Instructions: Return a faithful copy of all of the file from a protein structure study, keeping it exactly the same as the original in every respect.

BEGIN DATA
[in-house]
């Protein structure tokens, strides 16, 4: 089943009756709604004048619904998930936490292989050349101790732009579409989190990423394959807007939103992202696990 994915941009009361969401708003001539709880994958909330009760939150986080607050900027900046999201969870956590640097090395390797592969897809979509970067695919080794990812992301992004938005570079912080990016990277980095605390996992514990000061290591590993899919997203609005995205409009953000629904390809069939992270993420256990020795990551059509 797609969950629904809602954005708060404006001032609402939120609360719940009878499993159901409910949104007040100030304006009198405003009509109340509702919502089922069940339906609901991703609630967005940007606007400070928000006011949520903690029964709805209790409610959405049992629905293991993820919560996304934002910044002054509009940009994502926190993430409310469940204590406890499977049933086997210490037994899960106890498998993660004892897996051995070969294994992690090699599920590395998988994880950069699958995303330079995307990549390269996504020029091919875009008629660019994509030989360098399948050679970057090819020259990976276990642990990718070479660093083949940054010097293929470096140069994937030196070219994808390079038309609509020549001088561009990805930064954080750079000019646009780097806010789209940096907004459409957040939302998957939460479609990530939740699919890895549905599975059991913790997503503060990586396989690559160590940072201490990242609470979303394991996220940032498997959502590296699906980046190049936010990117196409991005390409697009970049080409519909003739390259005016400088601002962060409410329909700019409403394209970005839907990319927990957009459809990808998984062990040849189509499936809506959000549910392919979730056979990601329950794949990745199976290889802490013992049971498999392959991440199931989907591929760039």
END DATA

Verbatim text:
[in-house]
């Protein structure tokens, strides 16, 4: 089943009756709604004048619904998930936490292989050349101790732009579409989190990423394959807007939103992202696990 994915941009009361969401708003001539709880994958909330009760939150986080607050900027900046999201969870956590640097090395390797592969897809979509970067695919080794990812992301992004938005570079912080990016990277980095605390996992514990000061290591590993899919997203609005995205409009953000629904390809069939992270993420256990020795990551059509 797609969950629904809602954005708060404006001032609402939120609360719940009878499993159901409910949104007040100030304006009198405003009509109340509702919502089922069940339906609901991703609630967005940007606007400070928000006011949520903690029964709805209790409610959405049992629905293991993820919560996304934002910044002054509009940009994502926190993430409310469940204590406890499977049933086997210490037994899960106890498998993660004892897996051995070969294994992690090699599920590395998988994880950069699958995303330079995307990549390269996504020029091919875009008629660019994509030989360098399948050679970057090819020259990976276990642990990718070479660093083949940054010097293929470096140069994937030196070219994808390079038309609509020549001088561009990805930064954080750079000019646009780097806010789209940096907004459409957040939302998957939460479609990530939740699919890895549905599975059991913790997503503060990586396989690559160590940072201490990242609470979303394991996220940032498997959502590296699906980046190049936010990117196409991005390409697009970049080409519909003739390259005016400088601002962060409410329909700019409403394209970005839907990319927990957009459809990808998984062990040849189509499936809506959000549910392919979730056979990601329950794949990745199976290889802490013992049971498999392959991440199931989907591929760039």